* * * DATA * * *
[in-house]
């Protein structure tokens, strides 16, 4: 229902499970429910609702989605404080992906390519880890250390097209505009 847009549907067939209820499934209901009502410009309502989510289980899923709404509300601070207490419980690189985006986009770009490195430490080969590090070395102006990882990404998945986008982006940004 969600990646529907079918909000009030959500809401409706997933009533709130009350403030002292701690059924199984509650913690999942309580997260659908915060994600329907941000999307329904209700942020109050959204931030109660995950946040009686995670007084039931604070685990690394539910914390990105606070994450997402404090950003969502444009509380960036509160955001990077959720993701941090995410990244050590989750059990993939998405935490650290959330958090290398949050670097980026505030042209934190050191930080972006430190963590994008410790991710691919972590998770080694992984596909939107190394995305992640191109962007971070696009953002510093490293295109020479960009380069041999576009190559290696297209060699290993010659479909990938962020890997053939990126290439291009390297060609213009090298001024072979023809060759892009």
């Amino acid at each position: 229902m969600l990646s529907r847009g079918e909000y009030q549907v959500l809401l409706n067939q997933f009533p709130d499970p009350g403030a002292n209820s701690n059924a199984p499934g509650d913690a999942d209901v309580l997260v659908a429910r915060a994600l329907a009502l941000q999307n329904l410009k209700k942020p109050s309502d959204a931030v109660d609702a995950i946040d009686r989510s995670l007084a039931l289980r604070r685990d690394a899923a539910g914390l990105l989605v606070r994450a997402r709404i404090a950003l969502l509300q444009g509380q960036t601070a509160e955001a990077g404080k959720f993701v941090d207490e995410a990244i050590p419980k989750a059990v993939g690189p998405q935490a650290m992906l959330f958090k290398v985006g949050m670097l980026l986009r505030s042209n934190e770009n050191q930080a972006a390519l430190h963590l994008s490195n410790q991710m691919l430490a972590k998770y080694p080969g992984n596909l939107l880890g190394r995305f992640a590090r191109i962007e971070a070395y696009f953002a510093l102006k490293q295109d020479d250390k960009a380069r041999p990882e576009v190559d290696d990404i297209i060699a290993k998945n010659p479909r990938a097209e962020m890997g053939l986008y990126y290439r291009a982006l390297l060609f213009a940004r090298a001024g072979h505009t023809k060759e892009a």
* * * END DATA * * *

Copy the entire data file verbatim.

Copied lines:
[in-house]
């Protein structure tokens, strides 16, 4: 229902499970429910609702989605404080992906390519880890250390097209505009 847009549907067939209820499934209901009502410009309502989510289980899923709404509300601070207490419980690189985006986009770009490195430490080969590090070395102006990882990404998945986008982006940004 969600990646529907079918909000009030959500809401409706997933009533709130009350403030002292701690059924199984509650913690999942309580997260659908915060994600329907941000999307329904209700942020109050959204931030109660995950946040009686995670007084039931604070685990690394539910914390990105606070994450997402404090950003969502444009509380960036509160955001990077959720993701941090995410990244050590989750059990993939998405935490650290959330958090290398949050670097980026505030042209934190050191930080972006430190963590994008410790991710691919972590998770080694992984596909939107190394995305992640191109962007971070696009953002510093490293295109020479960009380069041999576009190559290696297209060699290993010659479909990938962020890997053939990126290439291009390297060609213009090298001024072979023809060759892009």
């Amino acid at each position: 229902m969600l990646s529907r847009g079918e909000y009030q549907v959500l809401l409706n067939q997933f009533p709130d499970p009350g403030a002292n209820s701690n059924a199984p499934g509650d913690a999942d209901v309580l997260v659908a429910r915060a994600l329907a009502l941000q999307n329904l410009k209700k942020p109050s309502d959204a931030v109660d609702a995950i946040d009686r989510s995670l007084a039931l289980r604070r685990d690394a899923a539910g914390l990105l989605v606070r994450a997402r709404i404090a950003l969502l509300q444009g509380q960036t601070a509160e955001a990077g404080k959720f993701v941090d207490e995410a990244i050590p419980k989750a059990v993939g690189p998405q935490a650290m992906l959330f958090k290398v985006g949050m670097l980026l986009r505030s042209n934190e770009n050191q930080a972006a390519l430190h963590l994008s490195n410790q991710m691919l430490a972590k998770y080694p080969g992984n596909l939107l880890g190394r995305f992640a590090r191109i962007e971070a070395y696009f953002a510093l102006k490293q295109d020479d250390k960009a380069r041999p990882e576009v190559d290696d990404i297209i060699a290993k998945n010659p479909r990938a097209e962020m890997g053939l986008y990126y290439r291009a982006l390297l060609f213009a940004r090298a001024g072979h505009t023809k060759e892009a």